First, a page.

While the ability of employees to couple QSEHRAs with a premium tax credit is appealing, the downside is QSEHRA’s annual contribution limits, Barkett said. “QSEHRA’s are limited in their ability to fully subsidize coverage for older employees and employees with families, because employers could run through those caps fairly quickly,” he noted.

For older employees, the least expensive plan available on the individual market could easily cost $700 a month or $8,400 a year, Barkett pointed out, and “with a QSEHRA, an employer could only put in around $429 per month to stay under the $5,150 annual limit for self-only coverage.”

Similarly, for employees with many dependents, premiums could easily exceed the QSEHRA’s family coverage maximum of $10,450, whereas “all those dollars could be contributed pretax through an ICHRA,” Barkett said.

An Excepted-Benefit HRA

In addition to allowing ICHRAs, the final rule creates a new excepted-benefit HRA that lets employers that offer traditional group health plans provide an additional pretax $1,800 per year (indexed to inflation after 2020) to reimburse employees for certain qualified medical expenses, including premiums for vision, dental, and short-term, limited-duration insurance.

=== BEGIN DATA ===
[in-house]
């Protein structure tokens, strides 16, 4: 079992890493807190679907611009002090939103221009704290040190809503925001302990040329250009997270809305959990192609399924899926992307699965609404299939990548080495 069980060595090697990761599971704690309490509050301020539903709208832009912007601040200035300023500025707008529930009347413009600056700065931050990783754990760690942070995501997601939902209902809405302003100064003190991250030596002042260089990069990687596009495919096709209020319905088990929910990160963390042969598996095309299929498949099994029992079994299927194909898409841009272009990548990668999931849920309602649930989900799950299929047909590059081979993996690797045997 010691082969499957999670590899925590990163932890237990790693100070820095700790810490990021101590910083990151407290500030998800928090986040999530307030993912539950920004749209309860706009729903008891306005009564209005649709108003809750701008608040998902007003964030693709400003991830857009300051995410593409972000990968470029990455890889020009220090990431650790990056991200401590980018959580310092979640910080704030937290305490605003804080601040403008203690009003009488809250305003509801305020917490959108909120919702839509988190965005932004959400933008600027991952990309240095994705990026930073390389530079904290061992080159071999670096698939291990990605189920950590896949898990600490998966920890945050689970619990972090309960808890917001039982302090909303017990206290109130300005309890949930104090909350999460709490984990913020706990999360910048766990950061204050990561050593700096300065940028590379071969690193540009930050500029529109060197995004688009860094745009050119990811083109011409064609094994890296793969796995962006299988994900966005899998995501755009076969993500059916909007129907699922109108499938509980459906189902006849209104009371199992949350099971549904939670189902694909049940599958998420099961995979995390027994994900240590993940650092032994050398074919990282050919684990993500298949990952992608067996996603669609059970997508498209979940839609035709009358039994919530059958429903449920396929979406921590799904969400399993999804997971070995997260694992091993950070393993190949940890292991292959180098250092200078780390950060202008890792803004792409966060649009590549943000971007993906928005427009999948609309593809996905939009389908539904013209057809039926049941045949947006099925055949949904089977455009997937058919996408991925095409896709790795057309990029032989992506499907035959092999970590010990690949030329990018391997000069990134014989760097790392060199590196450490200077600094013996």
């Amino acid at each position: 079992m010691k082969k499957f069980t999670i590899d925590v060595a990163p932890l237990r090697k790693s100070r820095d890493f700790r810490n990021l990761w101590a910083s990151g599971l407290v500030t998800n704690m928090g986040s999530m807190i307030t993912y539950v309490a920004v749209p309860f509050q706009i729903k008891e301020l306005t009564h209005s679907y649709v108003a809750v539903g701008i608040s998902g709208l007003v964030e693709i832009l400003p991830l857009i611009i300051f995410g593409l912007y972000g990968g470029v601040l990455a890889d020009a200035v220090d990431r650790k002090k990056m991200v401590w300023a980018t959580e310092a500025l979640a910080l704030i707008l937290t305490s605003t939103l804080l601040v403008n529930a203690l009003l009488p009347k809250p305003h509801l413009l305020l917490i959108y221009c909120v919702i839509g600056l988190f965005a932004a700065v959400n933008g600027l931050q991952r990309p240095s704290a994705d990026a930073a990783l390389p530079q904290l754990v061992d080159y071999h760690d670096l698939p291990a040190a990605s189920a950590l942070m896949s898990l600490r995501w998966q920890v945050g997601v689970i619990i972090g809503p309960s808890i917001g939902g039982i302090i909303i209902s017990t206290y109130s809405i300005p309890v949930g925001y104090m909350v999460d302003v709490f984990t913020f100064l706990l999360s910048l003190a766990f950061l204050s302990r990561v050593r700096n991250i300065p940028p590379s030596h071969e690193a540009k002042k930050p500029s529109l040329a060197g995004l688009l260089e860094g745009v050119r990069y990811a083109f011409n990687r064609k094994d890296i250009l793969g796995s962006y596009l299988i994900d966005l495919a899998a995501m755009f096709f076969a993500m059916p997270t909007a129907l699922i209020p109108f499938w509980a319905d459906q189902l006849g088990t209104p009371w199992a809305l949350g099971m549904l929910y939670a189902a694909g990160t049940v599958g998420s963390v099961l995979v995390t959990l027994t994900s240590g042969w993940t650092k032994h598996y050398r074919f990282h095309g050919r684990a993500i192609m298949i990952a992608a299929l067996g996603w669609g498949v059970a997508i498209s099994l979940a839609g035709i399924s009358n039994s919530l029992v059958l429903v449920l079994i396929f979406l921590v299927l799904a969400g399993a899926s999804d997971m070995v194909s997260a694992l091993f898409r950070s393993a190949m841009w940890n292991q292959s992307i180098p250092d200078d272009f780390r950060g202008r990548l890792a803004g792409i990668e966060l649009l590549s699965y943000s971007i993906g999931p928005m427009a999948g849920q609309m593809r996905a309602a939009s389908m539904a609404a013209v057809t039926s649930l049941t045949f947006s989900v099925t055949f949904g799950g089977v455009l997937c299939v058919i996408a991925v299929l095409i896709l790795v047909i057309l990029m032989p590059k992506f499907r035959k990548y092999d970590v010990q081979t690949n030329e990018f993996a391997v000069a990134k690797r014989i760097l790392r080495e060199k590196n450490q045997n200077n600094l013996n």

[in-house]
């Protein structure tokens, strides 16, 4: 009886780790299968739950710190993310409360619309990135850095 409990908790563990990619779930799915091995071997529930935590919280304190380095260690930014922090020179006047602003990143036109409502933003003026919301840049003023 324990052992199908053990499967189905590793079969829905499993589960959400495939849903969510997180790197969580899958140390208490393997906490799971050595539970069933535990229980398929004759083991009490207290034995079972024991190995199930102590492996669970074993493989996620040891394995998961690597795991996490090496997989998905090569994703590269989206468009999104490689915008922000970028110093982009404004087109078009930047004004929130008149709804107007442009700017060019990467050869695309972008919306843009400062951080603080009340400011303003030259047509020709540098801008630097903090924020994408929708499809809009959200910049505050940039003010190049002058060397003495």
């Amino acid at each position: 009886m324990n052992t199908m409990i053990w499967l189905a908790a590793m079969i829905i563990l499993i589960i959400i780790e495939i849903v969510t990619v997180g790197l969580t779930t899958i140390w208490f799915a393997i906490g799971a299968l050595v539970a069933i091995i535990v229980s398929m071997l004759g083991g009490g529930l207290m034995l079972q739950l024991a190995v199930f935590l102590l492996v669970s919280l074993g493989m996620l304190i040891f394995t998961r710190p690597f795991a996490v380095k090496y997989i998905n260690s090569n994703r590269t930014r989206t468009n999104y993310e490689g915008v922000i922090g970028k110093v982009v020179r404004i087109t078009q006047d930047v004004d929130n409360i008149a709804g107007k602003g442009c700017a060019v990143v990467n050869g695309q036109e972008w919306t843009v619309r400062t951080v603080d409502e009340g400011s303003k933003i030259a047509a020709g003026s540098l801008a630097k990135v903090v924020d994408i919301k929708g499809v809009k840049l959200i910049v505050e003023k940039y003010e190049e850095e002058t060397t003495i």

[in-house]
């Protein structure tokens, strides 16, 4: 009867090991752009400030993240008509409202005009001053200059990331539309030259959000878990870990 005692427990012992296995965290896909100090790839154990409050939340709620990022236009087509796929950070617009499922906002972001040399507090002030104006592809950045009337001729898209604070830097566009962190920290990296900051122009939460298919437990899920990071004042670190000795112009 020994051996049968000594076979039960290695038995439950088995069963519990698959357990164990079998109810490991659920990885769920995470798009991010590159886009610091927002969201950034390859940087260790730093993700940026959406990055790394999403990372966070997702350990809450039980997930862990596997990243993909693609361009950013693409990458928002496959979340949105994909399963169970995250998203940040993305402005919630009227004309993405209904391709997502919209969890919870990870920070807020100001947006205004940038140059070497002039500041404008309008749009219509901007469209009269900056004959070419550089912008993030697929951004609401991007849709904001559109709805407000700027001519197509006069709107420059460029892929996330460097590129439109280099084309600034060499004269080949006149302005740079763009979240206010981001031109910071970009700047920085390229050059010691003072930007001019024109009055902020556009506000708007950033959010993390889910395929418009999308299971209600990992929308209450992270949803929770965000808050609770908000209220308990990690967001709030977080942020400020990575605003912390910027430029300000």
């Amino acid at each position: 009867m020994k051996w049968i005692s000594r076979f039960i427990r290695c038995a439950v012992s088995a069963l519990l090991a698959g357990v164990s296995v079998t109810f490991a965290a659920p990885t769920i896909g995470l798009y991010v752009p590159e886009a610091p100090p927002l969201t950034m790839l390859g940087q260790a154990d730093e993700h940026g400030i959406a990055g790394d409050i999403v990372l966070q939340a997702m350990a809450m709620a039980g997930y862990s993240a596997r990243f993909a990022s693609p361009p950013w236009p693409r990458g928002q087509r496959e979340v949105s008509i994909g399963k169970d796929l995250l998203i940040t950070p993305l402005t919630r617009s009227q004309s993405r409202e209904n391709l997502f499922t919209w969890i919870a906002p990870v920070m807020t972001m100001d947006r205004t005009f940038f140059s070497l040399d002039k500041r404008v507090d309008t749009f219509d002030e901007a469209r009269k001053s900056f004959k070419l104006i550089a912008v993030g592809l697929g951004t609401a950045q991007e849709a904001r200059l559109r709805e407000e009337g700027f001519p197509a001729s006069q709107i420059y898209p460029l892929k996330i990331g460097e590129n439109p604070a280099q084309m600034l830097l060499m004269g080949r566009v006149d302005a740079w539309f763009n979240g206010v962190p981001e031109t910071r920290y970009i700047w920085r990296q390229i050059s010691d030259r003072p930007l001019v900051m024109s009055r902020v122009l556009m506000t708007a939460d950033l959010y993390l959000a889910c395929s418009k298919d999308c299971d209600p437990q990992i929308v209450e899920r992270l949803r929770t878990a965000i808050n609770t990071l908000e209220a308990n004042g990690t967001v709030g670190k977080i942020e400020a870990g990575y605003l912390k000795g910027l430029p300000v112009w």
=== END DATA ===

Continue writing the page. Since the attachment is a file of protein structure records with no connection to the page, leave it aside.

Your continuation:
The new excepted-benefit HRAs can be used by employees whether or not they enroll in a traditional group health plan, and can be used to reimburse employees’ COBRA continuation coverage premiums and short-term insurance coverage plan premiums.

Safe Harbor Coming

With ICHRAs, employers still must satisfy the ACA’s affordability and minimum value requirements, just as they must do when offering a group health plan. However, “the IRS has signaled it will come out with a safe harbor that should make it straightforward for employers to determine whether their ICHRA offering would comply with ACA coverage requirements,” Barkett said.

Last year, the IRS issued Notice 2018-88, which outlined proposed safe harbor methods for determining whether individual coverage HRAs meet the ACA’s affordability threshold for employees, and which stated that ICHRAs that meet the affordability standard will be deemed to offer at least minimum value.

The IRS indicated that further rulemaking on these safe harbor methods is on its agenda for later this year.